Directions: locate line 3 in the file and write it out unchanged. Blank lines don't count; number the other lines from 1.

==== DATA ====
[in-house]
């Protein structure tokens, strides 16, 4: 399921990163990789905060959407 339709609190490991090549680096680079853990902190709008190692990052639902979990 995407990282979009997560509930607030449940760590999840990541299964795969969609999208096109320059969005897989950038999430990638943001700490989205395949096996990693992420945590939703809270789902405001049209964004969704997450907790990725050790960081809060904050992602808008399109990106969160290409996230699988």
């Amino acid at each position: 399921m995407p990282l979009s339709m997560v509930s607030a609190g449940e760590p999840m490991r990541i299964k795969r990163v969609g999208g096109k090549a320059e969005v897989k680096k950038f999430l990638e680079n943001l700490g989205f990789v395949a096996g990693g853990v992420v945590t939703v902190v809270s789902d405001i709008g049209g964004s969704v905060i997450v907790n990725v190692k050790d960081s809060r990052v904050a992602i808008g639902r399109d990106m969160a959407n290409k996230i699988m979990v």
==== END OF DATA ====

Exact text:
């Amino acid at each position: 399921m995407p990282l979009s339709m997560v509930s607030a609190g449940e760590p999840m490991r990541i299964k795969r990163v969609g999208g096109k090549a320059e969005v897989k680096k950038f999430l990638e680079n943001l700490g989205f990789v395949a096996g990693g853990v992420v945590t939703v902190v809270s789902d405001i709008g049209g964004s969704v905060i997450v907790n990725v190692k050790d960081s809060r990052v904050a992602i808008g639902r399109d990106m969160a959407n290409k996230i699988m979990v």